Speaking to journalists, Luxon rejected any suggestion the policy had been accelerated by the events in Ōpōtiki and denied Waititi’s claim the situation was being used as a political football.
“It’s not just about Ōpōtiki, this has been something that we’ve been talking about for a long time, so please don’t mistake this, this is not about politicising Ōpōtiki at all.”
Luxon told the Herald the National Gang List would be used to determine who was and wasn’t a gang member. Concerns regarding the limitations of that list had been aired regularly with gang expert Dr Jarrod Gilbert telling RNZ in 2021 the list could be “double the reality”.
There would also be a test used when gang associates appeared in court. For those who claimed to have left a gang, Luxon said it would be their responsibility to argue that in court.
Hundreds of gang members headed to the Bay of Plenty last week for a tangi. Photo / Andrew Warner
National justice spokesperson Paul Goldsmith said the normal Bill of Rights process would be applied, but the change indicated a preference towards public safety over the rights of gang members.
According to the latest quarterly Gang Harm Insights Report, there were 8875 gang members across 33 gangs on the police’s National Gang List - a percentage increase of about 10 per cent from August last year.
“Gangs have been an unwelcome part of New Zealand’s criminal landscape for decades, but in recent years, their numbers and the level of violence they perpetrate have seen a significant and alarming rise,” Luxon said.
“Just this week we have seen gang members effectively take control of the town Ōpōtiki, forcing schools to close and bus services to be cancelled. This is unacceptable.”
National had already announced several policies that would target gangs, including banning gang patches in public places. The party would also boost police powers to enable warrantless searches to find guns held by gang members, to prevent gang members from communicating and to restrict their public meetings.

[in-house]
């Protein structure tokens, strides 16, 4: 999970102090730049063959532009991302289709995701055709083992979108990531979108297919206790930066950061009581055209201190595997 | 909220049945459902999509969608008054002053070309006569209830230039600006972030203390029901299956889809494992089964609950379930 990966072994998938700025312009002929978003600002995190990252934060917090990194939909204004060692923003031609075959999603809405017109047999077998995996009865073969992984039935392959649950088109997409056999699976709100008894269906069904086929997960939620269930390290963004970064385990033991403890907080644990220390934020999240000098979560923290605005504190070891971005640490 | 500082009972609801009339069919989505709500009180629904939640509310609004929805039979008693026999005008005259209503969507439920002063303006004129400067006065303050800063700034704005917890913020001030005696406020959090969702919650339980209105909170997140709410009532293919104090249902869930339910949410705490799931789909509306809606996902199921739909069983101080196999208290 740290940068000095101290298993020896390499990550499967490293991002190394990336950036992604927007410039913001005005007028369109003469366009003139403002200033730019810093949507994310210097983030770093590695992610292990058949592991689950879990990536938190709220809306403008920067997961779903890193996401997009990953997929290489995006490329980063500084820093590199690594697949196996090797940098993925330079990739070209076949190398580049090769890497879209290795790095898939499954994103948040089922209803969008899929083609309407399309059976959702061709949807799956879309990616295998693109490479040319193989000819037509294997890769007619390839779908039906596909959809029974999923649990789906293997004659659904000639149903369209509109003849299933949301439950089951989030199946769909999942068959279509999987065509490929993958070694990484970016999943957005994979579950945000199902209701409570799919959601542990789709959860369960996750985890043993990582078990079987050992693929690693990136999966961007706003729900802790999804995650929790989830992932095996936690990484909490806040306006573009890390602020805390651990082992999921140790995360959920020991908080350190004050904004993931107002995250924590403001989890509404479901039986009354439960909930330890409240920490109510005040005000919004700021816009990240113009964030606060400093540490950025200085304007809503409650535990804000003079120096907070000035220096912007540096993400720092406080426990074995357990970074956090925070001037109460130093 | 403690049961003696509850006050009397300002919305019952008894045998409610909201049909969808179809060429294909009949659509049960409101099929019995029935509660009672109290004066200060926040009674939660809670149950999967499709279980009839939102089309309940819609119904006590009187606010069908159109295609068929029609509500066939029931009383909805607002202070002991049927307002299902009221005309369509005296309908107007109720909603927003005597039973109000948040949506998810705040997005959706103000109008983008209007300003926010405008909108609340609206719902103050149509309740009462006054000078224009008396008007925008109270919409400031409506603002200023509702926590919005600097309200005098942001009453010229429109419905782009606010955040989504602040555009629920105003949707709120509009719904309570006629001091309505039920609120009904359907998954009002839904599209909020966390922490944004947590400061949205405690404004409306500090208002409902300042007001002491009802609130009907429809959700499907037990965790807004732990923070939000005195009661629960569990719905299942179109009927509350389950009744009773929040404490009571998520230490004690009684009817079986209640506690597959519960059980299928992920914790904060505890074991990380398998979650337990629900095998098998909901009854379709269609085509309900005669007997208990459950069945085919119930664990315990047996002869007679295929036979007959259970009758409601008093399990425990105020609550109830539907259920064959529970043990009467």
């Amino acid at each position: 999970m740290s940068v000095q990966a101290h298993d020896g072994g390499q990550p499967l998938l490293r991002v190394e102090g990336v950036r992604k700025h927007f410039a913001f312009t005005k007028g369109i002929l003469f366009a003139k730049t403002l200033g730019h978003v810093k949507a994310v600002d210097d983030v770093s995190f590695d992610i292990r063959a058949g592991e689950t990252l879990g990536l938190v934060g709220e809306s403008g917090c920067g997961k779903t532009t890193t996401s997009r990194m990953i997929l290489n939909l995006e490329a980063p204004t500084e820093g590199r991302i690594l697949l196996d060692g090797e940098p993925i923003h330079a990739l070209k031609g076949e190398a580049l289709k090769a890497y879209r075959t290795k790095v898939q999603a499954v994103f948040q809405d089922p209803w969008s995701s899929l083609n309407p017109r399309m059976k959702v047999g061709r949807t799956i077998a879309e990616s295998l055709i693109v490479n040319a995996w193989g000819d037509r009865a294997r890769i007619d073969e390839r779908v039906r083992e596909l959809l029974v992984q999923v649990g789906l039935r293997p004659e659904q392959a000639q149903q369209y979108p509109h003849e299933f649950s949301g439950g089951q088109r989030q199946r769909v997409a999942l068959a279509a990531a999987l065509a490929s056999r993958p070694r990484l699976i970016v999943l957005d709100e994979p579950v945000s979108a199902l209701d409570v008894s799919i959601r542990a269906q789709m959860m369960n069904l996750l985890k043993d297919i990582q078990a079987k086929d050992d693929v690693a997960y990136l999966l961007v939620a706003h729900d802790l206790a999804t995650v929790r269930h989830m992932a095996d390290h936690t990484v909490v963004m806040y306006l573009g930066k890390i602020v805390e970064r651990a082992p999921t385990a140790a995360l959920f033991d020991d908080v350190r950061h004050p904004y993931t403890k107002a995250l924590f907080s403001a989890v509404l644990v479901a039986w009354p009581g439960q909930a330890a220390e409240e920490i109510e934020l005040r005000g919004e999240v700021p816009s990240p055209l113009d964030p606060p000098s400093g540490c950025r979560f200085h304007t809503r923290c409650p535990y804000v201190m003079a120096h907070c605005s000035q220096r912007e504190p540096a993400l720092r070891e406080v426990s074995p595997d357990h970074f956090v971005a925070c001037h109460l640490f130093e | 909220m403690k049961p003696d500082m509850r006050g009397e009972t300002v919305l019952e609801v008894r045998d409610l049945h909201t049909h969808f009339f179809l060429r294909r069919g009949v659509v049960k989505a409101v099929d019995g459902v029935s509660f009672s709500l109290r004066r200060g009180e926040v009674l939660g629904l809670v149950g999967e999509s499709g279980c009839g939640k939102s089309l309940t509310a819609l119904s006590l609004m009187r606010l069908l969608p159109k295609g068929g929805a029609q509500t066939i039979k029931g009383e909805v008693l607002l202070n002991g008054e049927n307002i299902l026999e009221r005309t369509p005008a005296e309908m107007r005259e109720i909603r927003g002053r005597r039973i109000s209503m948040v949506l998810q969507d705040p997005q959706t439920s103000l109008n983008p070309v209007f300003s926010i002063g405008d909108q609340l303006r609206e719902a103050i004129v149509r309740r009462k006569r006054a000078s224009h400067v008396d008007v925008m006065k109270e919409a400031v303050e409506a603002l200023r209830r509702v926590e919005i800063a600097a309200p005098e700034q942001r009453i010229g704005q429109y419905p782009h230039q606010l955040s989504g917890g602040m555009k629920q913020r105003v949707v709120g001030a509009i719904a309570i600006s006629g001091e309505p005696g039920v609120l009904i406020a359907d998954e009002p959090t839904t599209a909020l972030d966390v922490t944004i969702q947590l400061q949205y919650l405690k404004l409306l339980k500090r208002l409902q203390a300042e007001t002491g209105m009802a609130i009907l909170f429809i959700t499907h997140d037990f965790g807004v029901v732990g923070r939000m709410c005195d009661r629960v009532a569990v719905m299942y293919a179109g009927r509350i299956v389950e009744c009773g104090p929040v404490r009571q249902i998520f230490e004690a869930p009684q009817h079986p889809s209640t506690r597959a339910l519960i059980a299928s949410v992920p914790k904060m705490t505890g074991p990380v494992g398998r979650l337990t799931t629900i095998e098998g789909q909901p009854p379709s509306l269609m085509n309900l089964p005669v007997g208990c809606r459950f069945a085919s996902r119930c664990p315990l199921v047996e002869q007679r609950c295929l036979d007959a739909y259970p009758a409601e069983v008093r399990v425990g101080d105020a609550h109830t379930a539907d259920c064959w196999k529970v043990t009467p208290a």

In a statement, Andersen cited the sentencing of Mongrel Mob West Coast chapter president Turanganui John Ormsby-Turner for the killing of Rei Joseph Tumatauinga Maihi Marshall.
In March, Justice Churchman said one of the several aggravating factors was Ormsby-Turner’s gang involvement - something Andersen pointed to as evidence National’s policy was unnecessary.
“The law as it stands says sentencing must take into account being in a gang or organised crime group as an aggravated factor in sentencing. National are simply proposing a technical tweak.”
While she repeated her view that it was lazy policy, Andersen wouldn’t say whether she believed National was politicising the events in Ōpōtiki.
She confirmed Labour had not contemplated making a similar change to the Sentencing Act, saying she couldn’t see how it would add any value.
In a social media post, Labour justice spokesperson Kiri Allan said “locking people up and throwing away the key is exactly what gangs want”.
“They want NZers to pay for their university of crime.”
Also on social media, New Zealand First leader Winston Peters welcomed National’s adoption of his party’s position.